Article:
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Rubenstein Center Scholarship

The Origins of the March 4 Inauguration

Today, Inauguration Day falls on an exact day and time—January 20 at noon. Every four years, either the president or the president-elect takes the Oath of Office. Since 1981, presidents have typically taken the Oath on the West Front of the United States Capitol Building.1 This public ritual demonstrates America’s commitment to democracy and signifies a peaceful transfer of power to citizens and people around the world. However, prior to ratification of the Twentieth Amendment in 1933, most Inaugurations took place on March 4 at noon. Contrary to popular belief, this language does not appear in the original text of the United States Constitution, which begs the question—how did the March 4 Inauguration date come to be?

To answer this question, one can look to the last Congress convened under the Articles of Confederation. On September 12, 1788, this legislative body voted to approve the following resolution: “… the first Wednesday in March next be the time and the present seat of Congress the place for commencing proceedings under the said constitution.”2

The first Wednesday in March 1789 just happened to be March 4. This resolution established that this date would mark the start of the new federal government under the ratified Constitution. Despite this resolution, President George Washington’s Inauguration did not take place until April 30, 1789. Although government operations were set to start on March 4, logistical delays made this impossible. On that date, the House of Representatives and the Senate attempted to convene for the first time. However, both legislative bodies failed to reach a quorum, the minimum number of members required to conduct official business. The first few months of 1789 were particularly cold and snowy, delaying many members of Congress traveling to New York City, the temporary seat of government.3

President George Washington delivers his Inaugural Address on April 30, 1789 in the Federal Hall Senate Chamber in New York City.

Library of Congress

According to the Constitution: “The President of the Senate shall, in the Presence of the Senate and House of Representatives, open all the Certificates, and the Votes shall then be counted”.4 This meant that until a quorum could be established to count the electoral votes, the winner of the presidency and vice presidency could not be determined or certified. Eventually, on April 6, 1789, enough members of Congress gathered to constitute a quorum. Once the electoral votes were counted, George Washington won the presidency unanimously with sixty-nine electoral votes. Word of his victory reached Washington, and he made the journey to New York City from his Virginia plantation, Mount Vernon. Along the way, Washington was greeted with celebrations, dinners, and parades. He recorded his reception in New York City in his diary on April 23:

“The display of boats which attended and joined us on this occasion, some with instrumental music on board; the decorations of the ships, the roar of cannon, and loud acclamations of the people which rend the skies, as I passed along the wharves, filled my mind with sensations as painful (considering the reverse of this scene, which may be the case after all my labors to do good) as they are pleasing.”5

President Washington was finally inaugurated on April 30, 1789.6 Washington arrived at the Federal Hall Senate Chamber at 1:00 pm. At 2:00 pm, Washington was escorted to a balcony outside the chamber decorated with red and white curtains to take the Oath of Office as a crowd gathered below. Chancellor of New York Robert Livingston administered the Oath while Secretary of the Senate Samuel Otis held the ceremonial bible. Following the Oath, Washington returned to the Senate Chamber where he delivered his Inaugural Address.7 Many elements of Washington’s first Inauguration still persist today, including taking the Oath before a public audience, swearing on a ceremonial bible, and delivering an Inaugural Address.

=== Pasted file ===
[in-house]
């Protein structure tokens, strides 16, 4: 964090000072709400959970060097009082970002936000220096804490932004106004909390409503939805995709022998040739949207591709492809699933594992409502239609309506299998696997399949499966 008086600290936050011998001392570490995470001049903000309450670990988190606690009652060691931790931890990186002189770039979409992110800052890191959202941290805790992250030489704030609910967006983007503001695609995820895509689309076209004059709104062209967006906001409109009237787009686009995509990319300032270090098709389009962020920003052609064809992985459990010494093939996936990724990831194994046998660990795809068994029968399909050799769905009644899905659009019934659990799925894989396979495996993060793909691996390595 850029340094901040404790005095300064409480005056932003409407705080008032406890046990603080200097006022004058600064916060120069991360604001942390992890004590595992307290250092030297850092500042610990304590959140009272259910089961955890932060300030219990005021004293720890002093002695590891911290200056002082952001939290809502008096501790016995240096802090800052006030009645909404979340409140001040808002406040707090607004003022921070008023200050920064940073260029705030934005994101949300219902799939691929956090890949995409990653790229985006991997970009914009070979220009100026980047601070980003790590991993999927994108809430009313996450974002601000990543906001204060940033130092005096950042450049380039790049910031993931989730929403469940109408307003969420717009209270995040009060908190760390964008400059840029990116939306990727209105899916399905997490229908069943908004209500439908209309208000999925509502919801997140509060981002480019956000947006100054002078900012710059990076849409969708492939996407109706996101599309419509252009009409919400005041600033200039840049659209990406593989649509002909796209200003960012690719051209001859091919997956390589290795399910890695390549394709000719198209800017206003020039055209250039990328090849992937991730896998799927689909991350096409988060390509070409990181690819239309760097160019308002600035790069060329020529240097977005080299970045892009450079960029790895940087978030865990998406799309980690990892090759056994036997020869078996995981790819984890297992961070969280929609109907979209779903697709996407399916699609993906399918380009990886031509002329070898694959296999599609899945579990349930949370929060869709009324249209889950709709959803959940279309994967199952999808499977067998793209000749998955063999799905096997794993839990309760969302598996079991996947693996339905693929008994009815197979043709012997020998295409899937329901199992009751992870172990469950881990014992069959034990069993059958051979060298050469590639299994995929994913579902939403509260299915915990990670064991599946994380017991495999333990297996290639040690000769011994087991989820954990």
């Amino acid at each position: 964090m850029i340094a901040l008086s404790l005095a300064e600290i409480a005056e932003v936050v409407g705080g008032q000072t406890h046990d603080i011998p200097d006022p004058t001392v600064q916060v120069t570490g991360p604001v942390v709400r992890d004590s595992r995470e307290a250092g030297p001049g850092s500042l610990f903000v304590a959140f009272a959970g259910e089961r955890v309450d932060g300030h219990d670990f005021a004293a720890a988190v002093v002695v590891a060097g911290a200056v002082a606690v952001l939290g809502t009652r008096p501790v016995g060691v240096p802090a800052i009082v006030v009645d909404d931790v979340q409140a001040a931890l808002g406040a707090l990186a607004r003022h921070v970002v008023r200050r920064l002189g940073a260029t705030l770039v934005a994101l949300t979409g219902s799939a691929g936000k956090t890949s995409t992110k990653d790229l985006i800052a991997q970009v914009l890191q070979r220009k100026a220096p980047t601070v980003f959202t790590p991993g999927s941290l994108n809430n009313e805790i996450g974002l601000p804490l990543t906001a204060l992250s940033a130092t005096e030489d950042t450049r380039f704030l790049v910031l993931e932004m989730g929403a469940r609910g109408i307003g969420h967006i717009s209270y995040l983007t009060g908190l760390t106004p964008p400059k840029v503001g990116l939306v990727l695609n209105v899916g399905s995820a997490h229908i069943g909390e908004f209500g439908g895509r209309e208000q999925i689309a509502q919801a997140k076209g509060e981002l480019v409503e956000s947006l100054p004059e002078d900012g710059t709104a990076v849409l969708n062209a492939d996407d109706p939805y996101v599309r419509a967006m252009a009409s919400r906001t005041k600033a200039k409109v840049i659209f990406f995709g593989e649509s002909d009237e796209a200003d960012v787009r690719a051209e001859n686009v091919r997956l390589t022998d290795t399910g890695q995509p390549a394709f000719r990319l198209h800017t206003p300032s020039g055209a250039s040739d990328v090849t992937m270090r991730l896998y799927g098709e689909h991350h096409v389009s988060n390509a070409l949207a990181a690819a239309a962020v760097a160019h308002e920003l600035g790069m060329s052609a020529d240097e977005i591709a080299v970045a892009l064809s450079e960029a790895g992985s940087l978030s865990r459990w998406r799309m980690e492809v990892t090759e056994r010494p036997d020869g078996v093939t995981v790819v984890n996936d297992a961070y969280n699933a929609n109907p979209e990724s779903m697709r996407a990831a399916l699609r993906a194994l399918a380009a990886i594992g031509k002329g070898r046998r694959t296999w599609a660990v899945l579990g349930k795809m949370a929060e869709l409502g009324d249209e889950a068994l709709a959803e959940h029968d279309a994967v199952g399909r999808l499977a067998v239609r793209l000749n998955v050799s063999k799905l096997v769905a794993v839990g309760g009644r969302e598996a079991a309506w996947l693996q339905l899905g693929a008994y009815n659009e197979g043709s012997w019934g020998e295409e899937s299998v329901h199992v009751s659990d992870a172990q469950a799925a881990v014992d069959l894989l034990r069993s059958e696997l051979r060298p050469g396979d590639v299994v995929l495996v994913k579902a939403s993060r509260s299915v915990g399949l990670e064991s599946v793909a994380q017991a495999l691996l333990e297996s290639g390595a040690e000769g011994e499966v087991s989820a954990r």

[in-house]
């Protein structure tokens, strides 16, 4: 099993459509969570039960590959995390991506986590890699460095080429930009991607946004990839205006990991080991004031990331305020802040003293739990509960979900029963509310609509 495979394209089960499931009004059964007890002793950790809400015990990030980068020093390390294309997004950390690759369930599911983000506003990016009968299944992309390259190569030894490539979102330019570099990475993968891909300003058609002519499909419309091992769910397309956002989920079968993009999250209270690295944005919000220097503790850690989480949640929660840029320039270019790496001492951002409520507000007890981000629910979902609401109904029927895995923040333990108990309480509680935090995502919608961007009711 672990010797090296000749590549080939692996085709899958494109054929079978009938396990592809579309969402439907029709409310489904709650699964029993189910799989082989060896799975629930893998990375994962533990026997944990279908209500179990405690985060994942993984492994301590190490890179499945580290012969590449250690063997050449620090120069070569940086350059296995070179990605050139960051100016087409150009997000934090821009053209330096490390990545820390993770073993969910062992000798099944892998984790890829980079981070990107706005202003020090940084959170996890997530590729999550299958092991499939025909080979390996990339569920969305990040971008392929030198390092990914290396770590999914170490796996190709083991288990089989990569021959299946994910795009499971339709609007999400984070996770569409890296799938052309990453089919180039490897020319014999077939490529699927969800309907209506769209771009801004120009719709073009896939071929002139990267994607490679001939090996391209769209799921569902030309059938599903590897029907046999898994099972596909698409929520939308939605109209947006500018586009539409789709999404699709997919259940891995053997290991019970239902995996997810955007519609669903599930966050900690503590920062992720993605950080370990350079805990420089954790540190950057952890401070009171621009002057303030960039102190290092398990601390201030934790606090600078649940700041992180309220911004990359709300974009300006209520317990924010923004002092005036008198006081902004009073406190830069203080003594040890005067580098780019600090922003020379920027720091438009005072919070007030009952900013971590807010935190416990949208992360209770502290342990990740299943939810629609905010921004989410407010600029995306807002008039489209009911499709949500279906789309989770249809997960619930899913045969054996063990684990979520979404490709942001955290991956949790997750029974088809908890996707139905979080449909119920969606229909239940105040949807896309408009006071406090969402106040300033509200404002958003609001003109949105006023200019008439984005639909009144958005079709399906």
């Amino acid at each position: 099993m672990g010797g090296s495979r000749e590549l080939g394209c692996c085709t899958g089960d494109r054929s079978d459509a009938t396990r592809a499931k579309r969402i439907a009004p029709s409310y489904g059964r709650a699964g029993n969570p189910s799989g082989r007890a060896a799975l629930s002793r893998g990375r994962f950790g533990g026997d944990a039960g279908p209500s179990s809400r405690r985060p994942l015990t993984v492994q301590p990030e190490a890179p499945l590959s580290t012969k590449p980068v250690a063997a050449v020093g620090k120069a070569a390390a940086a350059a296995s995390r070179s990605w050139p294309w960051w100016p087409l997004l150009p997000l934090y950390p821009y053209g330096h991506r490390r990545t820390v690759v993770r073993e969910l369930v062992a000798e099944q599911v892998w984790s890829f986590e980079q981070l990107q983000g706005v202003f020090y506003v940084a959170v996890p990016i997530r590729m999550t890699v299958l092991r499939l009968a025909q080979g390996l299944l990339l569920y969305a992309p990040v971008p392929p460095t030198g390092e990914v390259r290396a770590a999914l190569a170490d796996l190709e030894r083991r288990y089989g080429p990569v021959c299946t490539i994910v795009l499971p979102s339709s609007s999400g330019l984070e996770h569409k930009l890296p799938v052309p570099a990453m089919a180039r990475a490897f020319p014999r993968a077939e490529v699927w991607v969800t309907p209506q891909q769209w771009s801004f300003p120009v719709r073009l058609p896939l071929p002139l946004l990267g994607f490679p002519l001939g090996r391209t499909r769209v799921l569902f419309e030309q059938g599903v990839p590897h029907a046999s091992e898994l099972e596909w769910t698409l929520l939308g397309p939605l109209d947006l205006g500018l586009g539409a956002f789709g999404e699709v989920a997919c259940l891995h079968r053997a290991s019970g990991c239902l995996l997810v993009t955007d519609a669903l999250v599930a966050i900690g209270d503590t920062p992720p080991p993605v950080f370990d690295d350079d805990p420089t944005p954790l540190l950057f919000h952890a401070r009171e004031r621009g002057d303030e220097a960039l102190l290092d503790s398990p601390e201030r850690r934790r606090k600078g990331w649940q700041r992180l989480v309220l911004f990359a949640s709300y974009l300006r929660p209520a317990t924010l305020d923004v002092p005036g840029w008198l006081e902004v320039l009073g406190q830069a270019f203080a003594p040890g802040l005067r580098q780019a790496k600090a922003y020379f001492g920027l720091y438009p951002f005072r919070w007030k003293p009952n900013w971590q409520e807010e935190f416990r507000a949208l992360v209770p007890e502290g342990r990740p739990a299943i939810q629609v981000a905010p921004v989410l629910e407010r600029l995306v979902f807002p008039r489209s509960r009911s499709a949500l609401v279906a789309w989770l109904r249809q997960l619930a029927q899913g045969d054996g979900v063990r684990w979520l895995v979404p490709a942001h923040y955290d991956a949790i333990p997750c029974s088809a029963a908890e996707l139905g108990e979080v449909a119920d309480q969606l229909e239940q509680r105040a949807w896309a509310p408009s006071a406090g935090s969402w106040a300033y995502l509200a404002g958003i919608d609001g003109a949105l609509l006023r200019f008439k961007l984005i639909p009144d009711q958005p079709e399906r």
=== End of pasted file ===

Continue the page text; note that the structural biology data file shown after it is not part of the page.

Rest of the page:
After Washington’s first Inauguration, Congress then set the official Inauguration Day. On March 1, 1792, Congress passed legislation that established Inauguration on March 4: “And be it further enacted, That the term of four years for President and Vice President shall be elected shall in all cases commence on the fourth day of March next succeeding the day on which the votes of the electors shall be given.”8 This legislation did not specify the time of the Inauguration. However, notes from George Washington’s Cabinet meeting on February 28, 1793, include the following about his upcoming second Inauguration: “Monday, 12 o’clock, is presumed to be the best time. But as the mode will be considered by the public, as originating with the President, it is submitted to him for his decision.”9

President Woodrow Wilson delivers the Inaugural Address at his second Inauguration on March 5, 1917. Wilson previously took the Oath of Office on Sunday, March 4, 1817 and repeated it the following day for the public ceremony.

Library of Congress

From this point forward, Inaugurations were typically held on March 4 at noon. On March 2, 1801, Thomas Jefferson confirmed this precedent with a letter sent to the Senate president pro tempore James Hillhouse: “I beg leave through you to inform the honorable the Senate of the US. That I propose to take the oath which the Constitution prescribes to the President of the US. before he enters on the execution of his office, on Wednesday the 4th. inst. At twelve aclock in the Senate Chamber.”10 The March 4 Inauguration date was further codified with the ratification of the Twelfth Amendment on June 15, 1804. The Twelfth Amendment modified the way in which the Electoral College chooses the president and vice president, allowing these positions to be elected together. Previously, the candidate that won the most electoral votes became president while the runner up became vice president meaning that they were from different political parties. It also mentioned March 4: